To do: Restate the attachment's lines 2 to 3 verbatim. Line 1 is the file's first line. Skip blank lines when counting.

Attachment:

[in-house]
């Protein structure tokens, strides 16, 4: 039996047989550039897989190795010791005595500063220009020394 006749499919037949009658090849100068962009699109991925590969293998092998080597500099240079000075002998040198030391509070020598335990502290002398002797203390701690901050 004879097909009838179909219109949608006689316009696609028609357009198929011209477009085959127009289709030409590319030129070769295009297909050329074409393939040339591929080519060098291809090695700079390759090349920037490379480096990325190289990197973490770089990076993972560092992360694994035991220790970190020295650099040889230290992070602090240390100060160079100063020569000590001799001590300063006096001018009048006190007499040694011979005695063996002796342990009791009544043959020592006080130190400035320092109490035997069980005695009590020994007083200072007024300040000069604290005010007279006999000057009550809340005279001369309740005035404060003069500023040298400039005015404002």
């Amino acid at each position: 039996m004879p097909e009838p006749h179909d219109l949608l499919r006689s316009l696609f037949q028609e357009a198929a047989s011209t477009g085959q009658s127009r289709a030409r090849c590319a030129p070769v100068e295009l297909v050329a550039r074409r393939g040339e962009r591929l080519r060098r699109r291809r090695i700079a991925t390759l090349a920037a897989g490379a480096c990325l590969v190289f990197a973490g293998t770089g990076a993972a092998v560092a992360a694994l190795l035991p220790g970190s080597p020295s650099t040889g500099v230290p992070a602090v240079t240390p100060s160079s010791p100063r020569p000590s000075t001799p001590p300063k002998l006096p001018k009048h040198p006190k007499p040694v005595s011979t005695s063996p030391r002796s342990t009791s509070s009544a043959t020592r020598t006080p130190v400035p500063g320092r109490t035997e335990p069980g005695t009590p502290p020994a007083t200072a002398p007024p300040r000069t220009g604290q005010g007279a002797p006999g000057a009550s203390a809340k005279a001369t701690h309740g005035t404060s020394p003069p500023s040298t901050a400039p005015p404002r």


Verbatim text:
């Protein structure tokens, strides 16, 4: 039996047989550039897989190795010791005595500063220009020394 006749499919037949009658090849100068962009699109991925590969293998092998080597500099240079000075002998040198030391509070020598335990502290002398002797203390701690901050 004879097909009838179909219109949608006689316009696609028609357009198929011209477009085959127009289709030409590319030129070769295009297909050329074409393939040339591929080519060098291809090695700079390759090349920037490379480096990325190289990197973490770089990076993972560092992360694994035991220790970190020295650099040889230290992070602090240390100060160079100063020569000590001799001590300063006096001018009048006190007499040694011979005695063996002796342990009791009544043959020592006080130190400035320092109490035997069980005695009590020994007083200072007024300040000069604290005010007279006999000057009550809340005279001369309740005035404060003069500023040298400039005015404002």
């Amino acid at each position: 039996m004879p097909e009838p006749h179909d219109l949608l499919r006689s316009l696609f037949q028609e357009a198929a047989s011209t477009g085959q009658s127009r289709a030409r090849c590319a030129p070769v100068e295009l297909v050329a550039r074409r393939g040339e962009r591929l080519r060098r699109r291809r090695i700079a991925t390759l090349a920037a897989g490379a480096c990325l590969v190289f990197a973490g293998t770089g990076a993972a092998v560092a992360a694994l190795l035991p220790g970190s080597p020295s650099t040889g500099v230290p992070a602090v240079t240390p100060s160079s010791p100063r020569p000590s000075t001799p001590p300063k002998l006096p001018k009048h040198p006190k007499p040694v005595s011979t005695s063996p030391r002796s342990t009791s509070s009544a043959t020592r020598t006080p130190v400035p500063g320092r109490t035997e335990p069980g005695t009590p502290p020994a007083t200072a002398p007024p300040r000069t220009g604290q005010g007279a002797p006999g000057a009550s203390a809340k005279a001369t701690h309740g005035t404060s020394p003069p500023s040298t901050a400039p005015p404002r």